Prince of Peace
Updated: May 25
Prince of Peace
By James Shafto
In November and early December, I felt disheveled, stretched in all the wrong places. Today, I am healing and refreshed by intermittent peace and stillness. Little has changed in my life except the amount of time I spend with Jesus. My soul frayed because of personal, national, and communal concerns. It did not recover because I did not spend legitimate time with Jesus and internalize His truths. Thankfully, He does not leave us. His word beckons homeward and whispers peace in our ear.
The Lord Brings Peace to Our Person
Personally, my soul slumps because of pain and insecurity. I was not as successful in my job last year, I am struggling to grow in discipline and an untouched box of Christmas ornaments recalls my being divorced last summer. I am overwhelmed. I need the Lord. I sing,
“Lord you are more precious than silver;
Lord you are more costly than gold;
Lord you are more beautiful than diamonds…”
But I’d rather look at a screen right now.
I say “I wait for the Lord…My soul waits for you.”
Yah right. I am so distracted!
My latest distraction is attached to money and wanting to buy camping equipment. I became increasingly distant from the Lord. I spent my evenings researching gear online. Pride, apathy, lust, and anxiety crept in. My soul catheterized. Peace drained. In contrast, when I take walks with Jesus and talk to Him in the forest near my house, peace swells. The Lord granted Jesus peace in the garden. He gave me peace over the past year, and He offers peace in the midst of failure, in discipline, and even divorce. We need only spend time and talk to Him. May we be like Moses who “spoke with God as a man speaks with a friend.”
Pray with me:
Lord, we long for peace. Your word says, “Great peace have those who love your law. Nothing can make them stumble” (Psalm 119:185). We do not love your law, as we should. We repent of pride, laziness, frivolous meditations, and not talking to you. “We have backslid. You have seen our ways, but you will heal us” and declare to us “peace, peace to the far and to the near, and you will heal us” (Isaiah 57:19).
The Lord Brings Peace to the Nations
Peace seems impossible when I open the news on my phone. Politics are crazy. People are shot. War is threatened. In my home in Burkina Faso, Christians face deeper problems. ISIS, driven out of Iraq, is inciting ethnic tensions and executing Christians.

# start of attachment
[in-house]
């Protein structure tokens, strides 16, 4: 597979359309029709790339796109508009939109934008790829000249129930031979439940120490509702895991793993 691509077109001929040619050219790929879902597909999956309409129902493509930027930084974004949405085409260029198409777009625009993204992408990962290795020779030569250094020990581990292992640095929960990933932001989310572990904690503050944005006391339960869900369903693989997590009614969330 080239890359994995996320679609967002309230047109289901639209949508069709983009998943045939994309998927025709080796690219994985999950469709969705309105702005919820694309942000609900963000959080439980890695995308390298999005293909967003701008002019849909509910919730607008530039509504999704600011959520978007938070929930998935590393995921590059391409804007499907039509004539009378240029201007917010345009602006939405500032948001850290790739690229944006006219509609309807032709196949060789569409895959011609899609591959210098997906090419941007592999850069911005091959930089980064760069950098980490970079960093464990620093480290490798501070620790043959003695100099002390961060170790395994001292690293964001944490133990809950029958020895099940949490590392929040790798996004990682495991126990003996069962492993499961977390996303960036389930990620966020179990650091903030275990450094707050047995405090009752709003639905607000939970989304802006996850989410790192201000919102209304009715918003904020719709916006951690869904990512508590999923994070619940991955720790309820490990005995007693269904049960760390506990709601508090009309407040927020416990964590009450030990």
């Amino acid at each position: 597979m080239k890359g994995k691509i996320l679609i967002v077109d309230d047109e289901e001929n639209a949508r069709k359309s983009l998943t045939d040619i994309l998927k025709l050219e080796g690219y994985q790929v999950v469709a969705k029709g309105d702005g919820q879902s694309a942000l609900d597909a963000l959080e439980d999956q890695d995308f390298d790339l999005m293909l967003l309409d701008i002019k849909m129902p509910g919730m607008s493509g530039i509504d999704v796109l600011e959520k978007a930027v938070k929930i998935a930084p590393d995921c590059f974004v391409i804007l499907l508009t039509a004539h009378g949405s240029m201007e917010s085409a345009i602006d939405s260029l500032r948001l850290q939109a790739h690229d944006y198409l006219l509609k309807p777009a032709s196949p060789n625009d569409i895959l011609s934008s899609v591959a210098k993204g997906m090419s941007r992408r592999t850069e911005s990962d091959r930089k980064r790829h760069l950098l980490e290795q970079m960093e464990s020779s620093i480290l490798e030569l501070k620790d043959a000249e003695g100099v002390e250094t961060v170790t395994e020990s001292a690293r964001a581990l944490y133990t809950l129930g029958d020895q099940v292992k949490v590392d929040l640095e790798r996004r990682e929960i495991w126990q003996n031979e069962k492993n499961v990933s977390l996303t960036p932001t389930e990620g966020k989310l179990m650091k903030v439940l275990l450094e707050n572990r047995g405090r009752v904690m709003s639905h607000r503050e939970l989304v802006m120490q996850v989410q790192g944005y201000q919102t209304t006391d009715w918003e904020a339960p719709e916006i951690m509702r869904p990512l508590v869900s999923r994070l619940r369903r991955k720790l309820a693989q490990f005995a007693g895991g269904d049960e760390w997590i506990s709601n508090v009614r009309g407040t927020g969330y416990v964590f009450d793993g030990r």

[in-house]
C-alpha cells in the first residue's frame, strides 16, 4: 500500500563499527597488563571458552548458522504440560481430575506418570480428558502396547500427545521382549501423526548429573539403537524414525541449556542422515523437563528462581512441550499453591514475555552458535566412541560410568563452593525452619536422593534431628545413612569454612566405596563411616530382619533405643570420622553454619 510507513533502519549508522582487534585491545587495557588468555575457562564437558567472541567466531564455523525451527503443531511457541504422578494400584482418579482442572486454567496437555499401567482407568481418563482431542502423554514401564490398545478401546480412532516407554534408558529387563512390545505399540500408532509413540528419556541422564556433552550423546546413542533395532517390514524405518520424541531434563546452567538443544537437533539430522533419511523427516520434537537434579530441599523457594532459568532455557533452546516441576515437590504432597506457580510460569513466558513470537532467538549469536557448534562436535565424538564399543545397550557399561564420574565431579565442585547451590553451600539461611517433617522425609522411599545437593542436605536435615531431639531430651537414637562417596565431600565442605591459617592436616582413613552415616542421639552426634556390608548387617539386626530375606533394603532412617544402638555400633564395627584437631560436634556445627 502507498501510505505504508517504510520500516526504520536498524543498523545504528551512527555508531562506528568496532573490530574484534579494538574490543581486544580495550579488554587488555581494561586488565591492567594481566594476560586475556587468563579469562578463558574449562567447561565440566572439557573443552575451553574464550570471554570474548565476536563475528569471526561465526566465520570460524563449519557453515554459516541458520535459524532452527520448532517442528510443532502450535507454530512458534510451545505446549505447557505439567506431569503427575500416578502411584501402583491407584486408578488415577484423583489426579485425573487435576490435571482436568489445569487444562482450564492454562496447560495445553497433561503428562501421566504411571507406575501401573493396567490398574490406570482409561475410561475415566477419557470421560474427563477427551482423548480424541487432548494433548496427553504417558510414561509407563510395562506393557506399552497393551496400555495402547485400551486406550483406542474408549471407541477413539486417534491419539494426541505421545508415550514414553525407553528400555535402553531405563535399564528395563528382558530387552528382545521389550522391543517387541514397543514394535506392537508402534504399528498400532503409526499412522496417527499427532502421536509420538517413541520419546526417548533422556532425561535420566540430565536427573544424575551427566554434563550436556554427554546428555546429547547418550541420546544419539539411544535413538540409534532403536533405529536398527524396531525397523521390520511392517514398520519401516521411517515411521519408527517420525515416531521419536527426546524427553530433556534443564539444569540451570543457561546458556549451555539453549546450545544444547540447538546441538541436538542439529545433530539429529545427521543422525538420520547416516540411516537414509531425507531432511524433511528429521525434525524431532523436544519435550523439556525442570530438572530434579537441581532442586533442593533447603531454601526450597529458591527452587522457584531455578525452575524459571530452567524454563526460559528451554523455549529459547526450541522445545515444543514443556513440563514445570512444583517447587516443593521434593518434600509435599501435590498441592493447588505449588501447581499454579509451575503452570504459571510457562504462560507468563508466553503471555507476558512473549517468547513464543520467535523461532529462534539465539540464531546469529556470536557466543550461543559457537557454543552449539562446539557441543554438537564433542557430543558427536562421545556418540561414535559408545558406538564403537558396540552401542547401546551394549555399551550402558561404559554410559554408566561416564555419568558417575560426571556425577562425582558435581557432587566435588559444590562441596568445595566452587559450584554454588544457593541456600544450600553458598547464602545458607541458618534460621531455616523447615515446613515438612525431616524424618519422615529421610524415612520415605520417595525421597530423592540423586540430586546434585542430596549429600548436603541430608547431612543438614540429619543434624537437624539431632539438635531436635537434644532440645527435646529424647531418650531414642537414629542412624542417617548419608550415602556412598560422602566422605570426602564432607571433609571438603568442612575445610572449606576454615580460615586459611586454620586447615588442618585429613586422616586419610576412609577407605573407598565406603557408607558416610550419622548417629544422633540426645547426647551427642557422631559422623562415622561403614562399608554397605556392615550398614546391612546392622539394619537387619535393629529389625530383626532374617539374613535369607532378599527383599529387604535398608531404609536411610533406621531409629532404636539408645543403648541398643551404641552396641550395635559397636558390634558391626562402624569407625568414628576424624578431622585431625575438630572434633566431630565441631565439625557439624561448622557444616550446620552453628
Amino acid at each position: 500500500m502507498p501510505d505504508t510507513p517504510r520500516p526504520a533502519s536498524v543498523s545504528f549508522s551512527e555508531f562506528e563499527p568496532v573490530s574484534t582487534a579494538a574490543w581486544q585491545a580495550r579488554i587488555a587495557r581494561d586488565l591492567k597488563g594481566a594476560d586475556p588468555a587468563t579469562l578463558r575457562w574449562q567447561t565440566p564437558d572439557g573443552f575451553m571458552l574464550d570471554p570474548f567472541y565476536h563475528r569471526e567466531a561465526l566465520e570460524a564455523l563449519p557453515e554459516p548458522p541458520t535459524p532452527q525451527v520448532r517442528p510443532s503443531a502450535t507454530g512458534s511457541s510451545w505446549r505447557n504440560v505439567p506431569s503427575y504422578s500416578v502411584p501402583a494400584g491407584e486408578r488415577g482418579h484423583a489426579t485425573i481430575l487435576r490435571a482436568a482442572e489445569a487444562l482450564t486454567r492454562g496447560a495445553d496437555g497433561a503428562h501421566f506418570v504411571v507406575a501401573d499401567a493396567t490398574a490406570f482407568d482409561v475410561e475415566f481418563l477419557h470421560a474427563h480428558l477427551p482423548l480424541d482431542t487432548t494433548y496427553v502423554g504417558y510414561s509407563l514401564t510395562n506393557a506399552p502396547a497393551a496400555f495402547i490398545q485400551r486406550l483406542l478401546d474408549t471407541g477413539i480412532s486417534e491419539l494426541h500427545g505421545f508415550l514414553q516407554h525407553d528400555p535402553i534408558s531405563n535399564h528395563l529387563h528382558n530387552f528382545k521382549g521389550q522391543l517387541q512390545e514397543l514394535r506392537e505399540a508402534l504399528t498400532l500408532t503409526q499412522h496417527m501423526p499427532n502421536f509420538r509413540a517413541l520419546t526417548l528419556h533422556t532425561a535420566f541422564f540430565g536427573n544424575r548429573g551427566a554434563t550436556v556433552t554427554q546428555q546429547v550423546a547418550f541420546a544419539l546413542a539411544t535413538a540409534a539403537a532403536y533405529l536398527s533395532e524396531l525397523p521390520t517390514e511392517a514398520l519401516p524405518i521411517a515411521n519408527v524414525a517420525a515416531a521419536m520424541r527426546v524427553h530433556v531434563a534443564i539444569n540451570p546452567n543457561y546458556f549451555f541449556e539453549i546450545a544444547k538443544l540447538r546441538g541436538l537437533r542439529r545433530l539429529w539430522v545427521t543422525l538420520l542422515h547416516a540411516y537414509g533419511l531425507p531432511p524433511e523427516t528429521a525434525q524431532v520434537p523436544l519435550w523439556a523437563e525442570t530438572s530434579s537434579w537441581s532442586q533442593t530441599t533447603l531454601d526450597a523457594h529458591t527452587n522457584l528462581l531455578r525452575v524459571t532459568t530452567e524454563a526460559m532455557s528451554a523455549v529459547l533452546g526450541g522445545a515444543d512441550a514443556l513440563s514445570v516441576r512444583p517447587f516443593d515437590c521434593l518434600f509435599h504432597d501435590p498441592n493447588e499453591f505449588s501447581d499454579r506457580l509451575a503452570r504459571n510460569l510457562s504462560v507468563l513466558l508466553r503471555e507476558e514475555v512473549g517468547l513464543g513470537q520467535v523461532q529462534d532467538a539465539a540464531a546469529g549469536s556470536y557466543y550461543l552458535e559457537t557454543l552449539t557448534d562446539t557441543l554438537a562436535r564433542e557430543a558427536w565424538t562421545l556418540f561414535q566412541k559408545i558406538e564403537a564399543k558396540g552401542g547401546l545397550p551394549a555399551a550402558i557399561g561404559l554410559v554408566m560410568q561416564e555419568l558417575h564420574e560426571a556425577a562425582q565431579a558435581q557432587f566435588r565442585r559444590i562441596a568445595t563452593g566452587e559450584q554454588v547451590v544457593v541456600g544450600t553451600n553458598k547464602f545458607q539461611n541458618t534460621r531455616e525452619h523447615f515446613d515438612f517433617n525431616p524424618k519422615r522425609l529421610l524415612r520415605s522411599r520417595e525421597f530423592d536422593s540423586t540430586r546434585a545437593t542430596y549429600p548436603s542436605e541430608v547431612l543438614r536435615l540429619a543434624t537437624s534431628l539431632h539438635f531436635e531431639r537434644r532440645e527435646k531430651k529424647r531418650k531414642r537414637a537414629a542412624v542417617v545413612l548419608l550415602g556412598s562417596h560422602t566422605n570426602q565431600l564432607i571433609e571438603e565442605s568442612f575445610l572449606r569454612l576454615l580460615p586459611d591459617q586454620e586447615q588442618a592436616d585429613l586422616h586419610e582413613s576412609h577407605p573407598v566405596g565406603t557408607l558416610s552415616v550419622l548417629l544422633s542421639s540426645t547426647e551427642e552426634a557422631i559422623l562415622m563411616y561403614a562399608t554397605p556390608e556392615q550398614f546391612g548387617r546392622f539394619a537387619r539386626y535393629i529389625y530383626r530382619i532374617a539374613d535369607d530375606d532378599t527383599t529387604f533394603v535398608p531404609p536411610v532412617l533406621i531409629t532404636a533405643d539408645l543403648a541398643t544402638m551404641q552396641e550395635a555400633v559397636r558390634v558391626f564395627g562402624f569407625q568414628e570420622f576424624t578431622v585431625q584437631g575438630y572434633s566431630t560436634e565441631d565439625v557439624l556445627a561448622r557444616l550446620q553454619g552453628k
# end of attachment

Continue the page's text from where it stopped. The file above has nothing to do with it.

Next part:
Ouedraogo walks out of church with a gun in his face.
“Will you deny Christ?”
“Come thou long expected Jesus, born to set your people free.
Lord, we are free, but we are afraid.
From our fears and sins release us; let us find our rest in thee.”
May we remember, “The heart(s) of the [government workers] are in the hand of the Lord” (Proverbs 21:1), and He promises, “Of the increase of His government and of peace there will be no end” (Isaiah 9:7). Sometimes I like to set a timer, read the words aloud, and sit in silence. “Of the increase of His government and of peace there will be no end.”
In the chaos of the mind, we forget the Lord’s control. He speaks in the silence. The echo of His words beckon peace to flourish.
Pray with me:
King Jesus, to us, and to the Burkinabe Church, would you be “strength and consolation, hope of all the earth.” Please come quickly. Take these weak governments on your shoulders. Be our prince of peace. Increase your government among us with justice and righteousness and peace. (Isaiah 9:7)
The Lord Brings Peace to “Us”
Communally, I mourn because friends are cutting, longing, mourning, begging, weeping, divorcing, panicking, struggling, losing, fighting, and giving up. Such pain. Is the Lord angry with us? Should we do more? Jesus said He would give “peace on those with whom he is pleased” (Luke 2:14), but we do not seem at peace.
Thankfully, the Lord’s pleasure presumes not on our obedience, nor is our pain (necessarily) indicative of His wrath. Jesus, “a man of sorrows and familiar with suffering” (Isaiah 53:3) said, “Peace I leave with you, my peace I give to you…Let not your hearts be discouraged or afraid” (John 14:27). Absent Jesus, these troubles chafe our souls. In Jesus, they become glory, which He invites us to share. We fray when we struggle alone (Psalm 84:2, Psalm 119:81). We forget who we are. The Lord said of Jesus, “This is my beloved son, with whom I am well pleased” (Mt 3:17). Jesus had done no ministry, yet the Lord was pleased with Him. Likewise, we have died with Jesus and raised with Him as children of God. We are the Lord’s Beloved. He is pleased with us. We have done nothing, and He gives us peace.
When we lack peace may we:
Take a walk and talk to Jesus.
Set a timer and listen: “You are my beloved.” “I am pleased with you.”
Remember: Jesus said, “Peace I leave with you. My peace I give to you.”
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